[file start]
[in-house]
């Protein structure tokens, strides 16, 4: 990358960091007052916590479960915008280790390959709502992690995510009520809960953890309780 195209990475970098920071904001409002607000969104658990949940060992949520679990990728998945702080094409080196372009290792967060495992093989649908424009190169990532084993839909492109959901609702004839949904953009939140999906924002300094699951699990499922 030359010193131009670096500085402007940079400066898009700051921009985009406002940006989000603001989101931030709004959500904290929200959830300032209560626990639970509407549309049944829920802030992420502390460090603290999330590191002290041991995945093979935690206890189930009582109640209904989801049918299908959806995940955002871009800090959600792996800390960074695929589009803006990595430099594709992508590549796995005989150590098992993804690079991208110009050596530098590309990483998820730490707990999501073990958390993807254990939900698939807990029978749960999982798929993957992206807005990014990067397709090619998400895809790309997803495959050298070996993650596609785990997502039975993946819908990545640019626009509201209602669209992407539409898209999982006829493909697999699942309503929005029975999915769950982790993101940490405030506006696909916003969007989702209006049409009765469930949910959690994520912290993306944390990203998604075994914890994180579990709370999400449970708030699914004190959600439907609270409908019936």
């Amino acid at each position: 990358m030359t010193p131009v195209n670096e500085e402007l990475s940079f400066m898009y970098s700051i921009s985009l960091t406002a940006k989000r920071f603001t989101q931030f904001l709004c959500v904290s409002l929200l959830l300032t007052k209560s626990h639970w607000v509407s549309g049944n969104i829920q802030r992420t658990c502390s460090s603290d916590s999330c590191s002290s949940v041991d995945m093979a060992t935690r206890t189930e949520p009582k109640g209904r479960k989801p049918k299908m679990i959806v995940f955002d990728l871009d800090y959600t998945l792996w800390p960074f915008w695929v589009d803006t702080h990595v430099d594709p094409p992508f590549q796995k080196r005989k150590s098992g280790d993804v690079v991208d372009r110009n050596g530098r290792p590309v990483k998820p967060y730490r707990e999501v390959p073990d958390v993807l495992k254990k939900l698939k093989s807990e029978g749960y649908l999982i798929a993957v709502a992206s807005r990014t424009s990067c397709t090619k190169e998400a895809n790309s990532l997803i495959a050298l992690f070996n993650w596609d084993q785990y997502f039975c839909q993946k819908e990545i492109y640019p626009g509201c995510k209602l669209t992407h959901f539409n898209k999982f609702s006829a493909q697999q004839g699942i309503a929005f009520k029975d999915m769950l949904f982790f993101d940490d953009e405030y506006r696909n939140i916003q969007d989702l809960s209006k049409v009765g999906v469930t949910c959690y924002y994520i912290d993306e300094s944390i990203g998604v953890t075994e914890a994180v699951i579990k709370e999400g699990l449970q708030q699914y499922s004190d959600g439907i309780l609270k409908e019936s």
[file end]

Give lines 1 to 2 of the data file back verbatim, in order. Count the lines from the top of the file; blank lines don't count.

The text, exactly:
[in-house]
């Protein structure tokens, strides 16, 4: 990358960091007052916590479960915008280790390959709502992690995510009520809960953890309780 195209990475970098920071904001409002607000969104658990949940060992949520679990990728998945702080094409080196372009290792967060495992093989649908424009190169990532084993839909492109959901609702004839949904953009939140999906924002300094699951699990499922 030359010193131009670096500085402007940079400066898009700051921009985009406002940006989000603001989101931030709004959500904290929200959830300032209560626990639970509407549309049944829920802030992420502390460090603290999330590191002290041991995945093979935690206890189930009582109640209904989801049918299908959806995940955002871009800090959600792996800390960074695929589009803006990595430099594709992508590549796995005989150590098992993804690079991208110009050596530098590309990483998820730490707990999501073990958390993807254990939900698939807990029978749960999982798929993957992206807005990014990067397709090619998400895809790309997803495959050298070996993650596609785990997502039975993946819908990545640019626009509201209602669209992407539409898209999982006829493909697999699942309503929005029975999915769950982790993101940490405030506006696909916003969007989702209006049409009765469930949910959690994520912290993306944390990203998604075994914890994180579990709370999400449970708030699914004190959600439907609270409908019936």